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WHERE TANGIBLES GET TANGLED
April 12, 1971
AL WEST
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April 12, 1971

Where Tangibles Get Tangled

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Although they seem venerable in spots, the rest of the Twins look formidable, too. Rotund Harmon Killebrew, 34. doubtlessly has more 40-homer seasons tucked away, Leo Cardenas is ready to prove that his 32 years are the blush of youth, and Tony Oliva and Cesar Tovar are in their playing primes. Manager Bill Rigney says the Twins will run more this year, which is what they did in their pennant years of '65 and '69 and forgot to do in '70 when Rod Carew, who is mended now and ready to take up where he left off last season with a .366 average, broke his leg. But the Twins will have to be improved if they want to outdo the Angels.

For three years Oakland has been promises, promises. The A's still are promising, but the assets they will draw on are real—and sometimes unreal. They have, for example, an honest pitcher in Chuck Dobson, who has admitted that he takes greenies (when he has to pitch with the flu) but thinks his pill-popping has been blown up way out of proportion, a redeemed moving man in Second Baseman Dick Green (he announced in the winter that he was going to quit baseball forever and remain in Rapid City, S. Dak. and devote his time to his trucking business) and established talents in Sal Bando, Rick Monday, Felipe Alou and Campy Campaneris. In addition, Oakland has a happy Reggie Jackson. Last year Jackson developed such strained relations with his employer that while scoring after one of his rare (23) home runs he looked at Finley in the stands and shouted an alarming suggestion. This spring Jackson chucked the heavy-handed repartee, reported to camp on time after tending to his real estate business in Tempe, Ariz. and started hitting home runs as soon as the exhibition schedule began. One reason for this was his choice of winter bosses. Jackson played in the Puerto Rican league, and Frank Robinson was his manager.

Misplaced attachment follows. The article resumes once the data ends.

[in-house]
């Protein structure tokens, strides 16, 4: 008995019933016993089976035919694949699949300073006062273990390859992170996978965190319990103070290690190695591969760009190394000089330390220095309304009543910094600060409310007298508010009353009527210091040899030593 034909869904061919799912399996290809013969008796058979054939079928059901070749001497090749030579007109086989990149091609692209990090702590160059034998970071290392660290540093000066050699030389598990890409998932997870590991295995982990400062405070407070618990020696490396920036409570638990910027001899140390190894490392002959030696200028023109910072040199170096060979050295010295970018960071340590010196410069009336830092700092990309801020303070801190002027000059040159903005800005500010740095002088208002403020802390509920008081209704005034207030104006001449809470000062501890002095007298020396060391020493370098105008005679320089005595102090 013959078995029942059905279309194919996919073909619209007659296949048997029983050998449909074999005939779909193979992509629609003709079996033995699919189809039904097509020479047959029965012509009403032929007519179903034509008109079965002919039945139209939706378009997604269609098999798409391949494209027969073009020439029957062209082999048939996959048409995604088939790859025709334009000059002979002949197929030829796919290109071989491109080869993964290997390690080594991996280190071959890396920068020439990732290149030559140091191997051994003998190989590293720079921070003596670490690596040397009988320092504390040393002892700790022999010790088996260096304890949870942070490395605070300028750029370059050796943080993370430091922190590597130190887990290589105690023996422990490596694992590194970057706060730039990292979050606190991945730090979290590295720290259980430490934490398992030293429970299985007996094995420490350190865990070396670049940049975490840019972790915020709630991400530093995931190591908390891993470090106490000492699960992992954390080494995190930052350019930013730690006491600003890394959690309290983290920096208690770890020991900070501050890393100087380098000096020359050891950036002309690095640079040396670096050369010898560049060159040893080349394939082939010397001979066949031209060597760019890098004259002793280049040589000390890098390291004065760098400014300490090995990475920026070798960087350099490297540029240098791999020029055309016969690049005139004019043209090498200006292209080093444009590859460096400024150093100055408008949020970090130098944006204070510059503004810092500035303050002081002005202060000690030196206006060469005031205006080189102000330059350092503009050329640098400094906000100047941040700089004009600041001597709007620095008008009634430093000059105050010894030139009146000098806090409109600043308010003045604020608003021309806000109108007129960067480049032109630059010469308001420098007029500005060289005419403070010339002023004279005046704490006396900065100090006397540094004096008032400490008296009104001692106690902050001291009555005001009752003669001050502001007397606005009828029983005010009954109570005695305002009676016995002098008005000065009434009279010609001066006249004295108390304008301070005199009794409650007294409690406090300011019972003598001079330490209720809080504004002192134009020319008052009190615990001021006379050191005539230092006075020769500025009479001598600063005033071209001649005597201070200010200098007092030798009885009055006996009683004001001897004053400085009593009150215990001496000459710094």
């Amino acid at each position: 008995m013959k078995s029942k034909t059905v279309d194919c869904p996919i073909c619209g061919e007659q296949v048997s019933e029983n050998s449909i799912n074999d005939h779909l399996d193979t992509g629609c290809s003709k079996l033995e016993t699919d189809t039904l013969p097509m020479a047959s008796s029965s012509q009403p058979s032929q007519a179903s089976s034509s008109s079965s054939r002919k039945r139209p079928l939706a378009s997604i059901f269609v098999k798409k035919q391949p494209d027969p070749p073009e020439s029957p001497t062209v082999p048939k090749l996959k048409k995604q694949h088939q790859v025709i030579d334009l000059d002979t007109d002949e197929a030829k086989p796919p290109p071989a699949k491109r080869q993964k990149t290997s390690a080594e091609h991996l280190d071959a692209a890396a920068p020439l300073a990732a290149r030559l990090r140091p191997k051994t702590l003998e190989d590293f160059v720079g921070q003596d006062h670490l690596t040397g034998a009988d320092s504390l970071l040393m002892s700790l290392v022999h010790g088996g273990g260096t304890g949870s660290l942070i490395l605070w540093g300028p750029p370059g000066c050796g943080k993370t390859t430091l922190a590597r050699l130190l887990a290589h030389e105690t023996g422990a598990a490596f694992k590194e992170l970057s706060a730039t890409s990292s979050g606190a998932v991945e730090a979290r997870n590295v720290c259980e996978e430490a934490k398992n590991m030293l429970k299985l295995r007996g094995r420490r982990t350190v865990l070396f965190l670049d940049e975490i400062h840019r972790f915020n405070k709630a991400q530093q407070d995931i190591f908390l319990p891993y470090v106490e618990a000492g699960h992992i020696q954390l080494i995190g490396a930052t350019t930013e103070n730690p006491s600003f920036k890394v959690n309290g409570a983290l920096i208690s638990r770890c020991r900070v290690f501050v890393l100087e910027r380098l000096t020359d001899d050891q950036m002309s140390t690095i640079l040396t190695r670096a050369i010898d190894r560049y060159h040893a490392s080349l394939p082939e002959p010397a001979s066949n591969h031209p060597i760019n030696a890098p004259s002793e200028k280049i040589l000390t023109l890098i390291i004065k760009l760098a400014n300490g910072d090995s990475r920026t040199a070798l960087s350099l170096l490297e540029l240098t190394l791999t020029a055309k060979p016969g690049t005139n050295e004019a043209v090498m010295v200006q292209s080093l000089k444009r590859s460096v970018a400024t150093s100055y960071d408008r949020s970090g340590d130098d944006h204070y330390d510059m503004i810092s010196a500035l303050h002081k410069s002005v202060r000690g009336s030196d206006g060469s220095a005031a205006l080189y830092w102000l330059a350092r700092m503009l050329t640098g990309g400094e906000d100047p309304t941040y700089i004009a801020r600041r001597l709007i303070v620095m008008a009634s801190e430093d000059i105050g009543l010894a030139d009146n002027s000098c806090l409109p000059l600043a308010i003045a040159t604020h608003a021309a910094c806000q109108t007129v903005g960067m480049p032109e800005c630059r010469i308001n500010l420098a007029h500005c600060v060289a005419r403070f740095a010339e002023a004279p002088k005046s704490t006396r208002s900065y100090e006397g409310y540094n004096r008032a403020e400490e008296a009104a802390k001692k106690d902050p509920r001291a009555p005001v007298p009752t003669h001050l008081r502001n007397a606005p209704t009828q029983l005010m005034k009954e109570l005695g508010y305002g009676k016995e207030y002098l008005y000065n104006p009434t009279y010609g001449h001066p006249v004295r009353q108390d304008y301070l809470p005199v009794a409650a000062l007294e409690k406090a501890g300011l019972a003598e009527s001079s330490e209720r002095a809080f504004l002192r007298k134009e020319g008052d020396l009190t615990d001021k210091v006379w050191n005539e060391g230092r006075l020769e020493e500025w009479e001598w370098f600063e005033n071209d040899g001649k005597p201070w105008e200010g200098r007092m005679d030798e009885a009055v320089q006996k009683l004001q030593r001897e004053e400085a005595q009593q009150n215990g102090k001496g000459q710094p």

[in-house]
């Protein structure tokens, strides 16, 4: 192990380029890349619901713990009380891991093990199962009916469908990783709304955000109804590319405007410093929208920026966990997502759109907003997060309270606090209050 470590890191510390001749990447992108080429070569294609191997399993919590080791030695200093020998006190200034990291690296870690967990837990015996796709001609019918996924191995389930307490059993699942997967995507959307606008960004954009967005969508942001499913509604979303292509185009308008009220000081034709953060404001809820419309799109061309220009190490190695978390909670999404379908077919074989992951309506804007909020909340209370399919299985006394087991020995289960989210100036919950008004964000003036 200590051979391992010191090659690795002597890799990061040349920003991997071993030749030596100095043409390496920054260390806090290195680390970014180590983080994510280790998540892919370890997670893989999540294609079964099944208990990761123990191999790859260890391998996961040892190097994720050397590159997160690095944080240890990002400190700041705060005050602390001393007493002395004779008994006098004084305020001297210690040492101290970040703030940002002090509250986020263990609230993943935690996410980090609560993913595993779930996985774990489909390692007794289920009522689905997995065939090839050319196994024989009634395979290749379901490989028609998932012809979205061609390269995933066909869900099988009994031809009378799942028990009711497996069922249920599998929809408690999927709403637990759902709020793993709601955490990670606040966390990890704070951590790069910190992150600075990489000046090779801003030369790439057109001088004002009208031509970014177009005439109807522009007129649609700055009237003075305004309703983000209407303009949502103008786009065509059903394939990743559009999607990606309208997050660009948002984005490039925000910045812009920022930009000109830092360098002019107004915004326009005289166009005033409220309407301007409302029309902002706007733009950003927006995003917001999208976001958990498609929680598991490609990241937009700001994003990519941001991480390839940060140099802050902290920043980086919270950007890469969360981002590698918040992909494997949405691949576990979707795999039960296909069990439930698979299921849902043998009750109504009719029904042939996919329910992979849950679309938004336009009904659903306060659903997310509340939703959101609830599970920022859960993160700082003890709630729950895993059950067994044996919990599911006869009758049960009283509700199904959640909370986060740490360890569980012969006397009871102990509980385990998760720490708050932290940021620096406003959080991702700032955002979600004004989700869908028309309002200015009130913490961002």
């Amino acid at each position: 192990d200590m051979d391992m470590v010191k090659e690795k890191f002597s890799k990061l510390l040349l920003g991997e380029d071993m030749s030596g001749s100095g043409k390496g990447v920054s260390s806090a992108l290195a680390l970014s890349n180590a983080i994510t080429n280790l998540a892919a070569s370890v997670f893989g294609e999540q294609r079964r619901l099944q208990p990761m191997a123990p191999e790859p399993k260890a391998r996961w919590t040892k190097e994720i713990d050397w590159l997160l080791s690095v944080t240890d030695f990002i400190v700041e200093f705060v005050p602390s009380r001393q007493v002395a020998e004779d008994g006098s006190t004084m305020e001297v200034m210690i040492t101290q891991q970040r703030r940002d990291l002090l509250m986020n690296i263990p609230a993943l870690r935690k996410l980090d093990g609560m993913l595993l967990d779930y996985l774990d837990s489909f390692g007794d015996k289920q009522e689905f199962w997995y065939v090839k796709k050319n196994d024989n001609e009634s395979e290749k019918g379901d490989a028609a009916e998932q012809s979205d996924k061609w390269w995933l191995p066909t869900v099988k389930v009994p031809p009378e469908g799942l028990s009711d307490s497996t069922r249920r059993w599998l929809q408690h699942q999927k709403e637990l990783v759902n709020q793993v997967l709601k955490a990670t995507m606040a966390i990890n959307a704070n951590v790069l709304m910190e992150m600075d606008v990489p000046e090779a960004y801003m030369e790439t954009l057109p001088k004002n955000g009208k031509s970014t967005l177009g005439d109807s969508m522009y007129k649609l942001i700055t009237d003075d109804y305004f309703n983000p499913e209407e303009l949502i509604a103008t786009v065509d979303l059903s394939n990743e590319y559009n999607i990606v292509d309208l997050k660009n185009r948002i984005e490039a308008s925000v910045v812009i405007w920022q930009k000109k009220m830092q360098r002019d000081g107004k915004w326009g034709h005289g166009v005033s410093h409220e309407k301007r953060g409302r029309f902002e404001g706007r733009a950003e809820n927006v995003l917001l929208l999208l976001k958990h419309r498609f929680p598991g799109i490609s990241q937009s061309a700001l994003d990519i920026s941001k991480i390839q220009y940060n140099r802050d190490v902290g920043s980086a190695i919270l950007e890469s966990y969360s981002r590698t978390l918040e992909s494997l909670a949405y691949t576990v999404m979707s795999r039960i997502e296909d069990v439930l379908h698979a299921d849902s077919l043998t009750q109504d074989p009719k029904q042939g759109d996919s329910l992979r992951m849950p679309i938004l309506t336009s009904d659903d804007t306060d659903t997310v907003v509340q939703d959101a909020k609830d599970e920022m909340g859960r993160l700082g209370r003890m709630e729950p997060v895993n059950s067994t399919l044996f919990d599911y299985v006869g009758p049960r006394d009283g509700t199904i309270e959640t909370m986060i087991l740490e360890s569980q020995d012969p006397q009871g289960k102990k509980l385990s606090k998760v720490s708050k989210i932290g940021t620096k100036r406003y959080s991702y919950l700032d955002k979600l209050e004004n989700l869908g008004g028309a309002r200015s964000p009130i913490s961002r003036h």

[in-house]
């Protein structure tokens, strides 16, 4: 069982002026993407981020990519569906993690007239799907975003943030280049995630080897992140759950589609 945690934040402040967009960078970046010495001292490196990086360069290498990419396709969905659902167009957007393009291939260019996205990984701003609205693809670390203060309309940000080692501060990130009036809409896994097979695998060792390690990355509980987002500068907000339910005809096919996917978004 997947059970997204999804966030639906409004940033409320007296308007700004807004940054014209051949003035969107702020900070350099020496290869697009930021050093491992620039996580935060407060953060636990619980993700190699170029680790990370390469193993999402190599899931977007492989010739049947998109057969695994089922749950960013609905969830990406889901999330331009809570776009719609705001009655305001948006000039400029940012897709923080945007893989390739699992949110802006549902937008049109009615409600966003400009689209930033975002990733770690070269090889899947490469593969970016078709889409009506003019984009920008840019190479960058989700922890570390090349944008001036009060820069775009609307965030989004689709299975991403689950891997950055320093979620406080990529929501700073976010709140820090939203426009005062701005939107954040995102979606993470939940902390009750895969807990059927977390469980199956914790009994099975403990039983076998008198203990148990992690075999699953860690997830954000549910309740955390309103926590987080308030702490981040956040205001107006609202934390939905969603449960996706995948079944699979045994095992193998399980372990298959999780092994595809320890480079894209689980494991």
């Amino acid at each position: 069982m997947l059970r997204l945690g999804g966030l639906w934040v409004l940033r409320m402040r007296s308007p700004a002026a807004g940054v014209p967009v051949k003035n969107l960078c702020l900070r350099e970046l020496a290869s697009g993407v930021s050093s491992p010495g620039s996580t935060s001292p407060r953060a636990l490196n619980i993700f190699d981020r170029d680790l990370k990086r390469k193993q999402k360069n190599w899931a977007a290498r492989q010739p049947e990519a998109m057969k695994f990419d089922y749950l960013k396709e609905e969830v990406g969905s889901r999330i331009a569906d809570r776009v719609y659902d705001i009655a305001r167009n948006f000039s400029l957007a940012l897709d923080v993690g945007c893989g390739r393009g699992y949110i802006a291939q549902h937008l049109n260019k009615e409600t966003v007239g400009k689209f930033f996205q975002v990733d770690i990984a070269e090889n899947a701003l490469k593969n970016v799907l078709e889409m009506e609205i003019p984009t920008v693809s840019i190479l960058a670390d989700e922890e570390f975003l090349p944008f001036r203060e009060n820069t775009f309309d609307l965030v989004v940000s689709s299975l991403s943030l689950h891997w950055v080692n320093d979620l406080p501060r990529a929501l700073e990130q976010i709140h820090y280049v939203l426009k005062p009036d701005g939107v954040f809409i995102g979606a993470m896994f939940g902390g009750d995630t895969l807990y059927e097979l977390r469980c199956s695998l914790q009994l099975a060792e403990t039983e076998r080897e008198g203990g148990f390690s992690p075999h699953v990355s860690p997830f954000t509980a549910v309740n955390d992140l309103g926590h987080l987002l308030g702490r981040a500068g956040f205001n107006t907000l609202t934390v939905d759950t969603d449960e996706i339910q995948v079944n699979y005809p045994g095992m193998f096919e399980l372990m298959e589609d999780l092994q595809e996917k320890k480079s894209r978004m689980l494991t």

"Frank and I spent seven weeks together," says Jackson. "We were very close, always talking baseball, sometimes as many as five solid hours. Let me tell you that Frank understands baseball and he understands people. And he just has to win. When I went to play for him, I was down and we both knew it. But he was very patient and helpful with me. He talked to me and taught me a few things, too. Then one day I hit a pitch that was on the outside corner over the left-center-field fence and I knew I was back. Frank told me, 'You have nothing to do now but go up.' "

The A's pitching staff could go down. It has some lovable names on it—Blue Moon Odom, Catfish Hunter, Vida Blue and Rollie Fingers—but only Blue is improving. Blue Moon has been temporarily reduced to a crescent by an operation to remove a bone chip from his elbow and Fingers has lost his touch. Hunter has been winning but his ERA has been rising.

One of Oakland's unmeasurable quantities is its new manager, Dick Williams, who guided the '67 Red Sox cited by Conigliaro. Finley says he finally has a manager "who can stand up and be counted." That is an odd way to put it, because people have been counting Finley's managers—11 so far—since he bought the A's. Maybe Bando puts it better than Finley: "We need a guy to kick us in the rear now and then." Williams, who is no shrinking violet, will surely oblige.